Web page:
The concept of a theory becomes a rich, generative shape with its own kind of ontology or weather. Even if there is a kind of danger and lack of clarity in the midst of blood and fog, there’s also a beauty to how it becomes self-sustaining. It feels both like an articulation of how a thought becomes a thought in the mind and how thoughts have their own weight in the world as word. It’s marvelous, particularly with Donish’s ability to juxtapose concrete images of dusk and horse within just a couple lines to somehow ground us. In that way, I’m reminded of Natalie Eilbert’s work with Indictus, which similarly concretizes the abstract and the absent to radical effect.

As body, desire, intimacy, self, and others look at one another and each take on an agency of their own—“the body wants / to open and spill      its history”—there’s an incredible urgency to Donish’s lyricism, particularly in the face of dominant structures and narratives. In their powerful section “Human Knowledge,” the speaker opines, “All around us, society is being used / to tell itself a story.” That lack of agency is transformed and granted agency through Donish’s careful gaze and questioning. “Know what it doesn’t say?” the speaker asks. “Doesn’t say how this brick shines / with wind. You’re beautiful,” and “ . . . I’m not debating /. . . the desire to say so / is urgent.” Through their questioning of body and boundary, self and knowledge, Donish reminds us that the desire to speak is urgent, necessary, no matter the narratives we are used to making otherwise. What’s beautiful is the way Donish makes a space for acknowledging the narrative, too, along with their speakers’ human frailties: “Don’t I hide too often / behind statues?” asks the speaker of the titular section, “Beautyberry.” In Beautyberry, the question feels like a tool of revelation and confession, a turning of the mind upon itself that offers, simultaneously, a mirror outward—a point of crisis as well as power.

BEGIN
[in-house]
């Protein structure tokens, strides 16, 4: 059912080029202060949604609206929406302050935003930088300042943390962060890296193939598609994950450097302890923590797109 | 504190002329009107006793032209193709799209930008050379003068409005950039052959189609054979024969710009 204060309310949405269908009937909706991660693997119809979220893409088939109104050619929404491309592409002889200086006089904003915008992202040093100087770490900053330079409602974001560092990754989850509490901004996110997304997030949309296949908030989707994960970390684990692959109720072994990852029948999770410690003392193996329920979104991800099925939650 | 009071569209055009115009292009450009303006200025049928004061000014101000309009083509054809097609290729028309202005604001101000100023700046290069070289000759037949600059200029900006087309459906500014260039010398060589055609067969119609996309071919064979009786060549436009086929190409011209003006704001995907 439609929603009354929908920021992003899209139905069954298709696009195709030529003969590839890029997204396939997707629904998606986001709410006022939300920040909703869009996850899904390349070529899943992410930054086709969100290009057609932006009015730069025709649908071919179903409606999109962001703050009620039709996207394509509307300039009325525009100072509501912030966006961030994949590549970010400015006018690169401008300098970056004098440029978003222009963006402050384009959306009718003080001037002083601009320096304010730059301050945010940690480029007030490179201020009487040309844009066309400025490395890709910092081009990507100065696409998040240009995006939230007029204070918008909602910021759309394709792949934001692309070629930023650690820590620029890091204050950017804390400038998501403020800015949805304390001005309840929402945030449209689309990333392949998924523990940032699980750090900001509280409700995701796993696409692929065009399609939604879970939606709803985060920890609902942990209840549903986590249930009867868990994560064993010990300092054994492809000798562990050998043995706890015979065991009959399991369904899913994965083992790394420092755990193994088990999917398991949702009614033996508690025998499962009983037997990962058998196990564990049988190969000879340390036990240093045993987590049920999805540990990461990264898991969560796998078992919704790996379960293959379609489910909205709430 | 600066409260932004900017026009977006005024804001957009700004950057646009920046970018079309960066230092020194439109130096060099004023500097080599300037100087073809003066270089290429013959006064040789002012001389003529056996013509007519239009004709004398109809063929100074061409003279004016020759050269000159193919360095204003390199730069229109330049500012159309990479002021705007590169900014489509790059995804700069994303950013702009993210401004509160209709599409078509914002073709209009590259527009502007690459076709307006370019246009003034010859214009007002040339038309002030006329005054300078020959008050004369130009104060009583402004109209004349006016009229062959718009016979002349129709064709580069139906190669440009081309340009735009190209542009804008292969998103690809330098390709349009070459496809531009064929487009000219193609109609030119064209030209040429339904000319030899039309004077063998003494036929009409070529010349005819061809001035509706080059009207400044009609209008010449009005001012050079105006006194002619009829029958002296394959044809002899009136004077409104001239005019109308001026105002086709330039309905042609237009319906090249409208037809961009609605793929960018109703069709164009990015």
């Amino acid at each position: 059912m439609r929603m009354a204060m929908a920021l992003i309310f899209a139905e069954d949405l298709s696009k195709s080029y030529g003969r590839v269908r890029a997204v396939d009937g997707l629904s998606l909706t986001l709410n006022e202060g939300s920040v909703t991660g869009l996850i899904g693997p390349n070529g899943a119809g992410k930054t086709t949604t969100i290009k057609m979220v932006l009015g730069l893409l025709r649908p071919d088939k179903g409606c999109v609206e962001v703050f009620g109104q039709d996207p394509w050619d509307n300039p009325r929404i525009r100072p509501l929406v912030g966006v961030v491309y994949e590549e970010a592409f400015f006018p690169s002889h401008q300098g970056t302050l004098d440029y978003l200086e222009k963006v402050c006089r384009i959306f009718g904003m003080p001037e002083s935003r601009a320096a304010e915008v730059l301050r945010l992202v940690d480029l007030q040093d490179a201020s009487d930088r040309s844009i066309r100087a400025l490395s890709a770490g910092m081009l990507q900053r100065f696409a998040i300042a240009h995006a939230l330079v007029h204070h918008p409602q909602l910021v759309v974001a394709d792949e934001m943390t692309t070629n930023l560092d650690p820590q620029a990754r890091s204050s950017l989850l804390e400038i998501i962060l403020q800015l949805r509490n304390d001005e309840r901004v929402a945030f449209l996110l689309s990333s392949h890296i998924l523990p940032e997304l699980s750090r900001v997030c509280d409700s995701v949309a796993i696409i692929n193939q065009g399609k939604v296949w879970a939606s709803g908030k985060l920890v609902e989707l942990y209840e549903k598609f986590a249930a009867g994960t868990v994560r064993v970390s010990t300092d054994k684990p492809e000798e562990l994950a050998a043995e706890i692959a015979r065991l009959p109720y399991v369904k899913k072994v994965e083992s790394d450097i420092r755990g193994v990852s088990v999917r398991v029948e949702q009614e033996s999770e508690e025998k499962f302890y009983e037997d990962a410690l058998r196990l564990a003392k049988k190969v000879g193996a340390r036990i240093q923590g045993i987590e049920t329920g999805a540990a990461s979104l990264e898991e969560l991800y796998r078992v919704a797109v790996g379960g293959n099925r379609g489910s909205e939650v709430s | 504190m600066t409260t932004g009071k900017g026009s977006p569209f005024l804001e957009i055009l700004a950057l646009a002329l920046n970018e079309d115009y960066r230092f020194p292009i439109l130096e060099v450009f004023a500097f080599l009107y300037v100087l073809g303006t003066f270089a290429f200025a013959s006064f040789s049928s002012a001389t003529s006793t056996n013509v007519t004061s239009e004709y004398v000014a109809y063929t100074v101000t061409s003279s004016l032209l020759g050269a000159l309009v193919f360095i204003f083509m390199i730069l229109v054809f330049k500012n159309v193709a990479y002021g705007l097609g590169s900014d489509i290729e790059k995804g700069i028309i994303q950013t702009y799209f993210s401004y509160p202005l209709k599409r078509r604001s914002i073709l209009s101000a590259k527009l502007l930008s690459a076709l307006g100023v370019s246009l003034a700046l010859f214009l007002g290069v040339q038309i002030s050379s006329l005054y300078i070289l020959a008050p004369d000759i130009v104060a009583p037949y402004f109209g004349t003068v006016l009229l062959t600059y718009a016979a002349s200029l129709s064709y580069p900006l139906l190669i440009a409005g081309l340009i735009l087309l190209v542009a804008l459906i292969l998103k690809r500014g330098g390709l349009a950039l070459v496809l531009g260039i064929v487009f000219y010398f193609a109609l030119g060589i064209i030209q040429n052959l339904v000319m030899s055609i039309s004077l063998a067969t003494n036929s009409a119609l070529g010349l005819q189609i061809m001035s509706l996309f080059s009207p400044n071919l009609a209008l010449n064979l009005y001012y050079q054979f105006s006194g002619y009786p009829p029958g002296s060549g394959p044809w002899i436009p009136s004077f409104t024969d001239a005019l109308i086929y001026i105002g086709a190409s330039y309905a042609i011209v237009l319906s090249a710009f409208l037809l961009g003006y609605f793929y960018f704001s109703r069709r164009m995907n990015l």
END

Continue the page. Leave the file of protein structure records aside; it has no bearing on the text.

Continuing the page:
Donish offers us such rich pleasures through their careful use of line and their formal capacity to inhabit a single page or many pages with a poem. Trembling, snow, berry, intimacy: there is room to breathe here, for the speakers’ thoughtful consideration of each moment and what it means to be a body interacting with other bodies in a world of language. It’s an ethical work that’s deeply needed, right now in particular.

Kelly Weber holds an MFA in poetry from Colorado State University. She is the author of the chapbook All My Valentine’s Days Are Weird from Pseudo Poseur Press, and her work has appeared or is forthcoming in Qu, Mud Season, Entropy, upstreet, and elsewhere. She has been a finalist for the Frontier Chapbook Prize and Two Sylvias Chapbook Prize, and her work has nominated for a Pushcart Prize and the AWP Intro Journal Award. She has received professional support from the Bread Loaf Environmental Writers’ Conference workshop and served as an editorial assistant for Colorado Review. She lives in Colorado, where she enjoys exploring the outdoors. More of her work can be found at kellymweber.com.